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boy some of you guys really amaze me on how you can take off on a subject.

just go take a look at the size of the cone bolts that hold the JT8-219 engine on the pylon of an MD88, I swear you guys would sh! t at the size of them also.
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Old 09-05-2013, 01:52 PM   #10 (permalink)
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boy some of you guys really amaze me on how you can take off on a subject.

just go take a look at the size of the cone bolts that hold the JT8-219 engine on the pylon of an MD88, I swear you guys would sh! t at the size of them also.
IMO...Nothing wrong with discussing a feature of a brand new product, especially when it deviates from the industry standard, and appears that it could be a potential safety hazard.

I'm sure the JT8-219 had some pretty extensive engineering and testing, much more than the Blade 700x.

If anything, I'd like to see Blade come on here and explain WHY they chose to use 4mm for the spindle bolts, if it is a design decision. Otherwise, why wouldn't they have just emulated the industry?
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Old 09-05-2013, 01:52 PM   #11 (permalink)
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4mm x .7 pitch bolt in grade 8.8 will hold about 1500 pounds-tensile.
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Old 09-05-2013, 05:43 PM   #12 (permalink)
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Quote:
Originally Posted by jimmy77611 View Post
IMO...Nothing wrong with discussing a feature of a brand new product, especially when it deviates from the industry standard, and appears that it could be a potential safety hazard.

I'm sure the JT8-219 had some pretty extensive engineering and testing, much more than the Blade 700x.

If anything, I'd like to see Blade come on here and explain WHY they chose to use 4mm for the spindle bolts, if it is a design decision. Otherwise, why wouldn't they have just emulated the industry?
I understand its a brand new product to you and the rest of the industry, but we have been flying it for many months. the hardware is within spec for the application, and quite simply it works. There really is no need to fabricate a potential problem when there is none.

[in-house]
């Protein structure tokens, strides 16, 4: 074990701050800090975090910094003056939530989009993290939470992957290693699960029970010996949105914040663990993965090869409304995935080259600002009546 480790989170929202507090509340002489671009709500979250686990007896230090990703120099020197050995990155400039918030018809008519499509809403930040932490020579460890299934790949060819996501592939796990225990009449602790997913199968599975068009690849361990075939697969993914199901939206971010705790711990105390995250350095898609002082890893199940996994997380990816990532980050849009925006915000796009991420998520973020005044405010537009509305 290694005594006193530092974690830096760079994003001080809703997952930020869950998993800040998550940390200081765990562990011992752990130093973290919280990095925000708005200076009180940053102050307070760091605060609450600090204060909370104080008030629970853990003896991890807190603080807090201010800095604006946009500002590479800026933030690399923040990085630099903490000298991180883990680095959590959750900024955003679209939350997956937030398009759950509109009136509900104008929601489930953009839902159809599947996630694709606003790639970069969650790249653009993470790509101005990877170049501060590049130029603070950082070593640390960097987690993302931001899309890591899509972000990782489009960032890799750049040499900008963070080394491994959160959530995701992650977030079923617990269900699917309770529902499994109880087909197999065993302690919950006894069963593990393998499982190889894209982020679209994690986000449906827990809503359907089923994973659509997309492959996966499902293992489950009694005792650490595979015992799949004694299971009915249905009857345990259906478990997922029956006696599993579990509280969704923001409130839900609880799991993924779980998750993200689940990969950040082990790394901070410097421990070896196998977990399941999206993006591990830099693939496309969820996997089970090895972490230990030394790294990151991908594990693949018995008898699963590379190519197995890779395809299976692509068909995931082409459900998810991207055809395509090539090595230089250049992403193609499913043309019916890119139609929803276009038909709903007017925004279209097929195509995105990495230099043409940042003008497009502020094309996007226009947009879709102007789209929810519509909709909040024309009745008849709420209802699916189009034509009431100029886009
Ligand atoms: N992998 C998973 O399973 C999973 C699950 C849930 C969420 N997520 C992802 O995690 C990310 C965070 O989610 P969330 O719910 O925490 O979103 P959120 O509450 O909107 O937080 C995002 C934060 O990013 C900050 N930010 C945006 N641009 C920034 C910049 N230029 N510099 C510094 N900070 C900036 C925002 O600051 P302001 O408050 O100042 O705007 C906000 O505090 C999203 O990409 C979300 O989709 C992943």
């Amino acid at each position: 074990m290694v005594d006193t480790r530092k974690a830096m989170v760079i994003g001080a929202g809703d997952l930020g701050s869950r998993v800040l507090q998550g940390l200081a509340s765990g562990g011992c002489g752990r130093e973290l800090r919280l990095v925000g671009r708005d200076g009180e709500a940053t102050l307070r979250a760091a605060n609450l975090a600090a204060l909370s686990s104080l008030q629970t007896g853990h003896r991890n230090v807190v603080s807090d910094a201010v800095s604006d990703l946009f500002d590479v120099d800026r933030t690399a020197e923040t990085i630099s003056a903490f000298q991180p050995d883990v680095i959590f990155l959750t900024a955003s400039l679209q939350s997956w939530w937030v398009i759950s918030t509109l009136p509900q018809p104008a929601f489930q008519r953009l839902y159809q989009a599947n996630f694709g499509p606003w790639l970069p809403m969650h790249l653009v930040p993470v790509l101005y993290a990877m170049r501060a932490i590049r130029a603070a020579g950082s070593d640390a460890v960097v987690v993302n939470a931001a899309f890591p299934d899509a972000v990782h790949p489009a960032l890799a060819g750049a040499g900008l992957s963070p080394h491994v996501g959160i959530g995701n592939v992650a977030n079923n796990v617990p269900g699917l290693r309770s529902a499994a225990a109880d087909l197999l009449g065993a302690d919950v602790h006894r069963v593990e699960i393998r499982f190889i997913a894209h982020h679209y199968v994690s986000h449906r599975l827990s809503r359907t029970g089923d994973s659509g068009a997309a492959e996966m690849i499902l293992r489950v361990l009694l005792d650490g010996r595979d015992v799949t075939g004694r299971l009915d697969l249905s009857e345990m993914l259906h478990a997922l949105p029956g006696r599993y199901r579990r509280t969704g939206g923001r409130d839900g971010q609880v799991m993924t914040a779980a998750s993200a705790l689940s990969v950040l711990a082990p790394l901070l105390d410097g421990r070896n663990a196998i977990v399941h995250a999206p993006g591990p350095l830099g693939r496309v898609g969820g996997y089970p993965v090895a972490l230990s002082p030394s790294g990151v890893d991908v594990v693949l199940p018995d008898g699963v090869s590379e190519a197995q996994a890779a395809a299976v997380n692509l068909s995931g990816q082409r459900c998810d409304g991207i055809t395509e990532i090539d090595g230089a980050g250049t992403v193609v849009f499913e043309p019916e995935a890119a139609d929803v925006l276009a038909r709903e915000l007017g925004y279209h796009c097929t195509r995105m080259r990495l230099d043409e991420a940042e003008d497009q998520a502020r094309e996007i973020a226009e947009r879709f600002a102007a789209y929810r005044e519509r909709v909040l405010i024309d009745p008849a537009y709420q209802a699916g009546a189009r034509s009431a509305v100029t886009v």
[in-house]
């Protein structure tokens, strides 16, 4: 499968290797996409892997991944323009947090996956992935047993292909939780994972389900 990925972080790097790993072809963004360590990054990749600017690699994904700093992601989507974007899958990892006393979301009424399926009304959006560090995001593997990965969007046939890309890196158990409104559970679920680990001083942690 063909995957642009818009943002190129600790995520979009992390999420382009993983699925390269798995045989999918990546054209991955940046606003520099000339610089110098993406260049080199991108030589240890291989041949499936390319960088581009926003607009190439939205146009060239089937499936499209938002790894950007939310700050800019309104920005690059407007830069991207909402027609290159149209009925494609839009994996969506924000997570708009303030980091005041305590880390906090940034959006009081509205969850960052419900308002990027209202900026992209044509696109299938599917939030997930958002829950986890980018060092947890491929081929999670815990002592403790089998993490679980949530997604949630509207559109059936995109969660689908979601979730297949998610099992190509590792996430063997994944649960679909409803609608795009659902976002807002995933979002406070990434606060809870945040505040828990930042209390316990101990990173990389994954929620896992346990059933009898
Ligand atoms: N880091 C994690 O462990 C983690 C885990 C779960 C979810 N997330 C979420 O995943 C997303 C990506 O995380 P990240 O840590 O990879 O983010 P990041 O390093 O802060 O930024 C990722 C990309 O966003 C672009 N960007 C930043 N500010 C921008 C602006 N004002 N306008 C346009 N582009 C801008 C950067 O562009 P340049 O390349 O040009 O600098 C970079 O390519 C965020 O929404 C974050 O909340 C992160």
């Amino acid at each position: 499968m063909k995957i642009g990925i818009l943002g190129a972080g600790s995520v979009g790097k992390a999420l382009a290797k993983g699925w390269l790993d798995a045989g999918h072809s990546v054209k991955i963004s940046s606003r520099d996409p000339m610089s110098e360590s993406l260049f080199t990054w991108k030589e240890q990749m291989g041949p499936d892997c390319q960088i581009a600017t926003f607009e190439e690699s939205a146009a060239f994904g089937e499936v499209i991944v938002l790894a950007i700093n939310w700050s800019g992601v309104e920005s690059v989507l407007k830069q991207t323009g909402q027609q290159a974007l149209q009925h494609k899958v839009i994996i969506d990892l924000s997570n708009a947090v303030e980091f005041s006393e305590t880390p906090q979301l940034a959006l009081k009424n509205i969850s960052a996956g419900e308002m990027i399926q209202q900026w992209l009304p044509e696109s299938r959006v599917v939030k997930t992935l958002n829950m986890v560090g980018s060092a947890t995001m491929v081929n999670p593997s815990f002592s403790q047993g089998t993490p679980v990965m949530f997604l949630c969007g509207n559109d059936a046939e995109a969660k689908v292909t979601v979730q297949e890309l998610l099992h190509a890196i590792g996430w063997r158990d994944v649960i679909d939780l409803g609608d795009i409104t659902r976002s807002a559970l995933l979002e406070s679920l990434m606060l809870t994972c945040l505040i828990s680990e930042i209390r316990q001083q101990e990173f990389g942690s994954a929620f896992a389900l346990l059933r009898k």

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Old 09-05-2013, 06:48 PM   #13 (permalink)
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I understand its a brand new product to you and the rest of the industry, but we have been flying it for many months. the hardware is within spec for the application, and quite simply it works. There really is no need to fabricate a potential problem when there is none.
You are probably right Brian but using the same M4x12mm spindle endbolts on the 700x that is also used on both the 550x and 600x heli's begs to question why Blade decided to go this way.

Exp. since all other current 700 heli's using 8mm spindles (like the 700x) are using 5M endbolts and those using 10mm spindles (like Align 700e) use 6M bolts.

If you want to stray from current industry standards, yet still want to price it with the big boys, do not be surprised to see people questioning this. Imho I think Blade should simply replace these 700x endbolts with M5x10-12mm bolts (maybe even flanged ones) if only to prevent the potential misconception of a potential problem.

Cheers,
TomC
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Old 09-05-2013, 06:51 PM   #14 (permalink)
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Originally Posted by TomC View Post
You are probably right Brian but using the same M4x12mm spindle endbolts on the 700x that is also used on both the 550x and 600x heli's begs to question why Blade decided to go this way.

Exp. since all other current 700 heli's using 8mm spindles (like the 700x) are using 5M endbolts and those using 10mm spindles (like Align 700e) use 6M bolts.

If you want to stray from current industry standards, yet still want to price it with the big boys, do not be surprised to see people questioning this. Imho I think Blade should simply replace these 700x endbolts with M5x10-12mm bolts (maybe even flanged ones) if only to prevent the potential misconception of a potential problem.

Cheers,
TomC
+1

There is design and there is marketing. In this case whether it's OK with 4mm bolts or not, marketing wise it's probably not a good choice.
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Old 09-06-2013, 07:14 AM   #15 (permalink)
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Originally Posted by jimmy77611 View Post
IMO...Nothing wrong with discussing a feature of a brand new product, especially when it deviates from the industry standard, and appears that it could be a potential safety hazard.

I'm sure the JT8-219 had some pretty extensive engineering and testing, much more than the Blade 700x.

If anything, I'd like to see Blade come on here and explain WHY they chose to use 4mm for the spindle bolts, if it is a design decision. Otherwise, why wouldn't they have just emulated the industry?

nothing wrong with a discussion,but theorizing is another. Hell just flying these things(rc helis) could be a safety hazard in many peoples eyes. The original premise here is that it just" doesn't look right" therefore my post about the engine mount bolts because if you saw them you wouldn't believe they do what they do,merely because it doesn't look right.